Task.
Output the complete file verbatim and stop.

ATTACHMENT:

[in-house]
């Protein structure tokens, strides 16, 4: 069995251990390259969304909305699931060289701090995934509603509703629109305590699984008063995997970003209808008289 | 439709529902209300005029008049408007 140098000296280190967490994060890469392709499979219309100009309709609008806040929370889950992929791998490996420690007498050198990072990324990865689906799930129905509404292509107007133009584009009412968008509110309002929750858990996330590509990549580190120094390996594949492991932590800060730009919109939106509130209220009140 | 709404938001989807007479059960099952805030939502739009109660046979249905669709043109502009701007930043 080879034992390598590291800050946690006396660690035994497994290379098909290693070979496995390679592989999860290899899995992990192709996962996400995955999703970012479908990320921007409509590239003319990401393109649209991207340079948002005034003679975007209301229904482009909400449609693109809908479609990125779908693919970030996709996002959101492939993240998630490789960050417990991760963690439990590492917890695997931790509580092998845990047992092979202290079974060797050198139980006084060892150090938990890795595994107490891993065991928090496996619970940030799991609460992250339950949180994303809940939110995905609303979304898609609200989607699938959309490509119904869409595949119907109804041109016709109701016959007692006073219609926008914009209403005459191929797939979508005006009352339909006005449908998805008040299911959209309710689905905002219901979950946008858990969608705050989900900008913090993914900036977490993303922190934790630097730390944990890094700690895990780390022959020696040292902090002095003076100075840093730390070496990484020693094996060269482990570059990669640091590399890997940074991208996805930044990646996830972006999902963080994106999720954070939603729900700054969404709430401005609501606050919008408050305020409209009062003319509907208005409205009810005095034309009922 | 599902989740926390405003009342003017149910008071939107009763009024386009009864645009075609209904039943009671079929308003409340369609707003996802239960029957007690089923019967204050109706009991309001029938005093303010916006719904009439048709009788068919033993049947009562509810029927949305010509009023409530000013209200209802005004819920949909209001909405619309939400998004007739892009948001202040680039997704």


[in-house]
């Protein structure tokens, strides 16, 4: 069995251990390259969304909305699931060289701090995934509603509703629109305590699984008063995997970003209808008289 | 439709529902209300005029008049408007 140098000296280190967490994060890469392709499979219309100009309709609008806040929370889950992929791998490996420690007498050198990072990324990865689906799930129905509404292509107007133009584009009412968008509110309002929750858990996330590509990549580190120094390996594949492991932590800060730009919109939106509130209220009140 | 709404938001989807007479059960099952805030939502739009109660046979249905669709043109502009701007930043 080879034992390598590291800050946690006396660690035994497994290379098909290693070979496995390679592989999860290899899995992990192709996962996400995955999703970012479908990320921007409509590239003319990401393109649209991207340079948002005034003679975007209301229904482009909400449609693109809908479609990125779908693919970030996709996002959101492939993240998630490789960050417990991760963690439990590492917890695997931790509580092998845990047992092979202290079974060797050198139980006084060892150090938990890795595994107490891993065991928090496996619970940030799991609460992250339950949180994303809940939110995905609303979304898609609200989607699938959309490509119904869409595949119907109804041109016709109701016959007692006073219609926008914009209403005459191929797939979508005006009352339909006005449908998805008040299911959209309710689905905002219901979950946008858990969608705050989900900008913090993914900036977490993303922190934790630097730390944990890094700690895990780390022959020696040292902090002095003076100075840093730390070496990484020693094996060269482990570059990669640091590399890997940074991208996805930044990646996830972006999902963080994106999720954070939603729900700054969404709430401005609501606050919008408050305020409209009062003319509907208005409205009810005095034309009922 | 599902989740926390405003009342003017149910008071939107009763009024386009009864645009075609209904039943009671079929308003409340369609707003996802239960029957007690089923019967204050109706009991309001029938005093303010916006719904009439048709009788068919033993049947009562509810029927949305010509009023409530000013209200209802005004819920949909209001909405619309939400998004007739892009948001202040680039997704």